Tuesday, October 26, 2010

RPG: And on the First Day...

First, don't forget about Machine of Death!



A new section of this site is going to be opening up, and that's RPGs. Like many of you I've been involved with a few RPG groups over the years, mostly in the World of Darkness. Something about it just speaks to me, the way that our world has something terrible just lying underneath the veneer of civilization and if only we could see it we would be afraid to leave our homes at night. It also in my experience has led to the most actual "roleplaying" of any game I've played as the social and moral decisions are just as important as what kind of ammo to bring to a vampire hunt (hint: dragonsbreath). Changeling from the New World of Darkness is probably my favorite, and definitely the one that I had the most fun running.

Ah GMing. Such a power trip and so much fun. I'm always having cool plot ideas pop into my head from things I've read or seen or just the twisted workings of my own mind. And getting people to actually walk around in my world and see the things that I thought of? Amazing.

Unfortunately I have a bit of problem with execution. I'm great at world building, at creating characterful locales and... well, characters. I'm also good at doing individual sessions, creating great short story arcs and have the ability to bullshit my way out of pretty much any situation (thank you liberal arts education!)

What I don't have is long term story planning. If it takes more than three or four sessions to work through I probably haven't thought that far ahead. The beginning and the possible endings are very clear to me but those annoying little steps in between just never seem to make sense in my head. I've occasionally gotten it to work but eventually I drop the ball and the campaign goes downhill.

The other GMs in my gaming group also have their share of strengths and weaknesses, but it was only recently that we came across a solution to it. Why don't we pool our resources to create one super meta-campaign? Filled with pre-made characters and locations, factions and power groups, secrets and mysteries?

Why don't we build a city?

I'll be getting more into our thought processes on this bold experiment and, hopefully within a few months, we'll start seeing the fruition of this project. Until then, thanks for reading.

The above image belongs to White Wolf and is taken without permission from Wallpaperpimper.com.

3 comments:

dinobobicus said...

Having a developed setting, strong characters, and being able to bullshit your way through any scenario is the best place you can be as a GM. You don't NEED to know what the intermediate steps to solving a plot arc are. In fact, it's sometimes better if you have no IDEA how to solve the problem you present your players. It's not your responsibility to solve it after all. Let them run wild, and see what they come up with.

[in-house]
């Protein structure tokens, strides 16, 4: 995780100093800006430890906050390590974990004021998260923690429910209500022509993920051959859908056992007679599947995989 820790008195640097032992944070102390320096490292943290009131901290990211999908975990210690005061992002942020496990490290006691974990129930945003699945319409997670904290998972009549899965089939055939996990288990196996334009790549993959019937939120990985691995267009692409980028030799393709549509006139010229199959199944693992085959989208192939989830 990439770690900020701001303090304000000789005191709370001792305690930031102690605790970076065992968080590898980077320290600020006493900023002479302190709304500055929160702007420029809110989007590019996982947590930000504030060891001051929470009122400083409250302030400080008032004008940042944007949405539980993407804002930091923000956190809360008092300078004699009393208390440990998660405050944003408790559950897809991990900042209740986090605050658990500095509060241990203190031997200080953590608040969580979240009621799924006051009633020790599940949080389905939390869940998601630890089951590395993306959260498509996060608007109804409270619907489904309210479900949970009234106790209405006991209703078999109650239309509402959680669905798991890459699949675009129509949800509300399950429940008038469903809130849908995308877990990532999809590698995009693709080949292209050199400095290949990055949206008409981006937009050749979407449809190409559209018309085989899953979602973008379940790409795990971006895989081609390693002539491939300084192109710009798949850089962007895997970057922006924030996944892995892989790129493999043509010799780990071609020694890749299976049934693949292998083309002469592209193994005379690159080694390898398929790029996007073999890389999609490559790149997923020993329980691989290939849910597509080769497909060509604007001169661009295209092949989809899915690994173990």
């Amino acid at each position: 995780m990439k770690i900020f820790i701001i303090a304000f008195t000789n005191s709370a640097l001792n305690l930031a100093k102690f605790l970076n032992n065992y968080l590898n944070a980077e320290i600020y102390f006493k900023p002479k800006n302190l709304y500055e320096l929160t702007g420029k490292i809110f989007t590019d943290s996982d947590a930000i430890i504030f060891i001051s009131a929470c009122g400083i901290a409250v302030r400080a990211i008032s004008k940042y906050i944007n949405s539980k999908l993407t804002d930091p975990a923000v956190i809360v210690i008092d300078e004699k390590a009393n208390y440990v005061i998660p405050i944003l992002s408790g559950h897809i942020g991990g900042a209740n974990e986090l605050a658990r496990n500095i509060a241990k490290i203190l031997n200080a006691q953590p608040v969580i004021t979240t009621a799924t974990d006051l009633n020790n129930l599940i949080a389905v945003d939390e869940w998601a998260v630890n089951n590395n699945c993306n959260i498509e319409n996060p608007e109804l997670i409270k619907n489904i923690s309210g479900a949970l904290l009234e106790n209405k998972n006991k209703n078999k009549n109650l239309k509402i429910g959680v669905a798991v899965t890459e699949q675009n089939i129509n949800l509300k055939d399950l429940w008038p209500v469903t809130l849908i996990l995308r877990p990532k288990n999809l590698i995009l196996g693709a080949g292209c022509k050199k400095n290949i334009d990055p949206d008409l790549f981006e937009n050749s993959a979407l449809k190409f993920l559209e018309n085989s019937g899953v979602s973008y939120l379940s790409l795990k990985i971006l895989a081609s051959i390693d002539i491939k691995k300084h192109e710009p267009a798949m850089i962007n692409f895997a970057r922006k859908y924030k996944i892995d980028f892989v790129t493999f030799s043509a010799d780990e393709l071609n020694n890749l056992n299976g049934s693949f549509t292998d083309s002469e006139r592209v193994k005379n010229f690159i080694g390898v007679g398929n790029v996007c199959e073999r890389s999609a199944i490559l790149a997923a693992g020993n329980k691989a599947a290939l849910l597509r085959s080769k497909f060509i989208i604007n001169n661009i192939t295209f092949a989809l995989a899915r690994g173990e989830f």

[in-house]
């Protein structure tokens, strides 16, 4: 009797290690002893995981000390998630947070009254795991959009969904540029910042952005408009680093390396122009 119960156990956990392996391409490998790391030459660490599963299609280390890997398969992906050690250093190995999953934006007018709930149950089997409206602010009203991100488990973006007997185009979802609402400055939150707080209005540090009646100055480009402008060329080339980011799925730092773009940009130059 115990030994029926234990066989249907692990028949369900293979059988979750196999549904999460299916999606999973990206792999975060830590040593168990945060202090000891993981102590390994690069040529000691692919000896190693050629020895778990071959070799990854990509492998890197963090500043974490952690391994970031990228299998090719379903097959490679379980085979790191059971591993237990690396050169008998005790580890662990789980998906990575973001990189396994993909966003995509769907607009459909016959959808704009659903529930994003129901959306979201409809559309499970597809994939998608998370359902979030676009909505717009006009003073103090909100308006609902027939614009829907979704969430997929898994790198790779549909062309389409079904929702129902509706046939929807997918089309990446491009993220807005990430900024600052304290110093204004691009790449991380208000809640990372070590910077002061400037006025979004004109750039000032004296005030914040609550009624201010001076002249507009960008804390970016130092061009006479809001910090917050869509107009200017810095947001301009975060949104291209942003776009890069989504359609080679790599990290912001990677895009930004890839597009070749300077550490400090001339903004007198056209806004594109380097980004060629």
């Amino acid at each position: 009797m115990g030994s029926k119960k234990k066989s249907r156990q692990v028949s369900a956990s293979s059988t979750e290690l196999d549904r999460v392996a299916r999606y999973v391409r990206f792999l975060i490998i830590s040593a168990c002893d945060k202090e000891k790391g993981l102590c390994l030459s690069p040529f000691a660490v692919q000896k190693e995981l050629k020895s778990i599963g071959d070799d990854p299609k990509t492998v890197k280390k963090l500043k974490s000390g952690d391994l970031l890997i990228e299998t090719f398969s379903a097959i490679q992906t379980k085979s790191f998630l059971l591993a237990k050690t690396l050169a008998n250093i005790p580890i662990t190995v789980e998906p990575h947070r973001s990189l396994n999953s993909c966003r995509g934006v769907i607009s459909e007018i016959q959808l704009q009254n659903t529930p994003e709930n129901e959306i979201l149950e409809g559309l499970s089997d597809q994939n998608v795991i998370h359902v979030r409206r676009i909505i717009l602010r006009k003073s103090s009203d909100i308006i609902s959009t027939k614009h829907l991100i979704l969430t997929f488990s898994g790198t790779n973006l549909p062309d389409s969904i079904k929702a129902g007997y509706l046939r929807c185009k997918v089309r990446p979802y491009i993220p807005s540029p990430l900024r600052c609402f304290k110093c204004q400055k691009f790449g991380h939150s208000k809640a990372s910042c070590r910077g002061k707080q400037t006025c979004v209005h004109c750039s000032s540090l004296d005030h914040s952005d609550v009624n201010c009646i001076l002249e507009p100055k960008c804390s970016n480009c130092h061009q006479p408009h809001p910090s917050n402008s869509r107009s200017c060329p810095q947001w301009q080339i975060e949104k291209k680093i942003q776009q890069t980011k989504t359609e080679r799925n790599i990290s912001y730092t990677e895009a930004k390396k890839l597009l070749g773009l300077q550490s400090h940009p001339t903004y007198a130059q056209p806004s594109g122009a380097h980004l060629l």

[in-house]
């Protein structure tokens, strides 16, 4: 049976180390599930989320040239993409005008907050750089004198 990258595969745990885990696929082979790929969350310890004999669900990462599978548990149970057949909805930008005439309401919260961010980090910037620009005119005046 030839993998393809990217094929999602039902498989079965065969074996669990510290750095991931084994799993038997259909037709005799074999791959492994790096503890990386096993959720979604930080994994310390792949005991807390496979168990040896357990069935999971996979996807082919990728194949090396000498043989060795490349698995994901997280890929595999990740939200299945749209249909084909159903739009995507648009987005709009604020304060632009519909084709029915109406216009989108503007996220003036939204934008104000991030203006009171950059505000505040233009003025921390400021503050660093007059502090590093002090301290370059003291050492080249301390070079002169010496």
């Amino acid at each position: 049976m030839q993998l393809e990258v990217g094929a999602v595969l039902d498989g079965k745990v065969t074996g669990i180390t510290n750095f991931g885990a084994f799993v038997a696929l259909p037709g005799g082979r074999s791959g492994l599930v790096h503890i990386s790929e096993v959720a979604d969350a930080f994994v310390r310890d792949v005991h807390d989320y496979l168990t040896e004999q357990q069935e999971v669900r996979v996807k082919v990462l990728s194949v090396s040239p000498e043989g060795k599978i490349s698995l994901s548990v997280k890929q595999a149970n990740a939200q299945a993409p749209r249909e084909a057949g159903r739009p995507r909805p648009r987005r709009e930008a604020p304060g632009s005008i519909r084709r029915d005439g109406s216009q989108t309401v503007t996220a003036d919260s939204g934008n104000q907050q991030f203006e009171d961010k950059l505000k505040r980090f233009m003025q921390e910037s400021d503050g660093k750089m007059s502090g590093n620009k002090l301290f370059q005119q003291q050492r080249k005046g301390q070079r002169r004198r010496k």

Dave G _ Nplusplus said...

Creating a shared universe can be tricky. When you take a bunch of different storytellers running their own games with supernatural storylines, it becomes very important that everyone's on the same page.
You'll also end up with the players who want to use one character and farm xp from all the games, drastically increasing their power.
Balance can also be an issue if you're running different systems.

It can be great though, as player driven plots can affect the other games too.

My storytelling style was always one where I created a world with things happening in it, and it was for the most part up to the PCs to get involved. When times were good, our players were a very driven bunch with all sorts of their own plots going on.

Max said...

@ dinobobicus: Yeah, that's one of my other problems- I feel like I need to plan everything plotwise which railroads the players. Something I need to work on is creating everything that they need to solve it (i.e. evidence and whatnot) and let them figure it out.

@ Dave: Your style is the one that we are going for. Things are happening in the world and the PCs can involve themselves if they so choose. They have agency so can solve problems or create new ones if they wish. I have the beginnings of an idea at least for how to deal with power creep, but I'll leave that for another post.